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IMF Revises Pakistan’s Foreign Loan Requirement to $25 Billion, Lowers Growth Projection

In a significant development, the International Monetary Fund (IMF) has revised down Pakistan’s foreign loan requirements to USD 25 billion for the ongoing fiscal year, providing a relief of USD 3.4 billion for its cash-starved economy, as reported on Saturday. The Washington-based global lender also adjusted the economic growth projection to 2%, rejecting the government’s forecasts.

Following two weeks of talks that concluded on November 15, the IMF announced a staff-level agreement, allowing the release of USD 700 million in the second tranche of an agreed USD 3 billion loan.

Compared to July estimates, the IMF lowered the foreign loan requirements for the fiscal year from USD 28.4 billion to USD 25 billion. The government has already borrowed USD 6 billion in four months, with expectations of USD 12.5 billion in rollovers. The remaining needs amount to about USD 6.5 billion, aside from securing timely debt rollovers.

However, the government faces challenges, as available financing has been reduced by USD 3.7 billion due to difficulties in obtaining loans through Eurobonds and foreign commercial banks.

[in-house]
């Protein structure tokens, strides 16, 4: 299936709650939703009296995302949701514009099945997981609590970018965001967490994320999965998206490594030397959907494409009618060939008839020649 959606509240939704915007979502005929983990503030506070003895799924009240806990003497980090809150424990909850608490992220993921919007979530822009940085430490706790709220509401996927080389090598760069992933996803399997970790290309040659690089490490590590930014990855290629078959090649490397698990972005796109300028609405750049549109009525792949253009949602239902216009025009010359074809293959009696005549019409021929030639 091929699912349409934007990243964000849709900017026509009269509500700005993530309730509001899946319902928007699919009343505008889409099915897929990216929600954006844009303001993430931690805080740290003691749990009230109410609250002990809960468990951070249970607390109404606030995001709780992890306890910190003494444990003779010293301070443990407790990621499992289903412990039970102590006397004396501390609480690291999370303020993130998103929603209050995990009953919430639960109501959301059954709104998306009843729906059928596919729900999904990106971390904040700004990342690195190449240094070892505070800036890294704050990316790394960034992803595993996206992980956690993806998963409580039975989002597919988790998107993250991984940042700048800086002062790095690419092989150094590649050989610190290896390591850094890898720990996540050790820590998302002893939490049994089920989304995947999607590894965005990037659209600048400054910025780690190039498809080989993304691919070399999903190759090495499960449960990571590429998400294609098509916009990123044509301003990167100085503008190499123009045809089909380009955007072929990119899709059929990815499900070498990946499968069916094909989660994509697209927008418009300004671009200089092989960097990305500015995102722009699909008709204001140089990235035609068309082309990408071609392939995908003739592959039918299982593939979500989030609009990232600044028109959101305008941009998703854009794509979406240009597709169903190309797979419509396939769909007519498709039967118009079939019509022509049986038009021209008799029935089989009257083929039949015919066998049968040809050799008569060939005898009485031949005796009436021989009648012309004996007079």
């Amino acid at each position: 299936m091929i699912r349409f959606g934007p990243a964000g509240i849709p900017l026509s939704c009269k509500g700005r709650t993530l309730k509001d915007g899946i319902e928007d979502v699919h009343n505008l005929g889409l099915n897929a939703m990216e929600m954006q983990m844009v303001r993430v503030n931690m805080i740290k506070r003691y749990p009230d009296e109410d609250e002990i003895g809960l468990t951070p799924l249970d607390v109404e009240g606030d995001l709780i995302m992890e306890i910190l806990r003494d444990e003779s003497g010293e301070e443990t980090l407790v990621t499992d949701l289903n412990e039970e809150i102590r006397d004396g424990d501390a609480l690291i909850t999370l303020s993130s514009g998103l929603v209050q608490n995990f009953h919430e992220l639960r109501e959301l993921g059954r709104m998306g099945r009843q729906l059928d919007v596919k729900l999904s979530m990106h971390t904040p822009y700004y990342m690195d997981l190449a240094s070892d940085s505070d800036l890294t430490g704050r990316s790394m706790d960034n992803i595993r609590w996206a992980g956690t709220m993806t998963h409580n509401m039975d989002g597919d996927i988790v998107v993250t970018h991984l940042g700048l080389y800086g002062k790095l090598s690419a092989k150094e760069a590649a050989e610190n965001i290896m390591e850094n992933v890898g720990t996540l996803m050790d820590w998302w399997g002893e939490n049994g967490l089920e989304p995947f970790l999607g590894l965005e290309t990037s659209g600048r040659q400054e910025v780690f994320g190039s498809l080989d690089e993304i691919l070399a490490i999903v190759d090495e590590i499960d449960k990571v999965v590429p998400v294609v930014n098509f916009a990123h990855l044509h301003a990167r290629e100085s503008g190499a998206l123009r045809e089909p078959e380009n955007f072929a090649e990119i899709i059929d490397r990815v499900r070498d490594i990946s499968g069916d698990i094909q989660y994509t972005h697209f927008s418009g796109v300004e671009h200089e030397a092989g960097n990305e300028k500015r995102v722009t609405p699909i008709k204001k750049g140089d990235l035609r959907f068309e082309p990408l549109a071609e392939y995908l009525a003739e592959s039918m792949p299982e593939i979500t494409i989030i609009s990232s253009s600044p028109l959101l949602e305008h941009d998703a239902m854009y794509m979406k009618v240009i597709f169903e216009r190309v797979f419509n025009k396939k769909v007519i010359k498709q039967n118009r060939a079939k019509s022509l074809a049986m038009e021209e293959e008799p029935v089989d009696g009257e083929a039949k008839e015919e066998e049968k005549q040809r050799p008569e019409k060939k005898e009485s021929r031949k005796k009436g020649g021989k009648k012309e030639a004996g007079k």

The IMF disagreed with Pakistan’s projections, revising the current account deficit to USD 5.7 billion from the projected USD 4 billion to USD 4.5 billion. The lender also lowered economic growth projections to 2%, aligning with the World Bank and Asian Development Bank’s forecasts.

Importantly, the IMF cut the inflation rate forecast from 25.9% to 22.8%, potentially allowing for a reduction in interest rates in January’s monetary policy announcement. The IMF did not accept the finance ministry’s projections for various factors, including current account deficit, imports, economic growth, inflation, and gross financing requirements.

These revisions were made during the first review talks of the USD 3 billion bailout package, indicating adjustments to macroeconomic projections and gross external financing requirements. The IMF’s successful negotiation of a date for general elections contributed to the agreement, although it reportedly ignored some critical areas that had previously led to the failure of a USD 6.5 billion bailout package.

For more updates stay tuned to FELA News!

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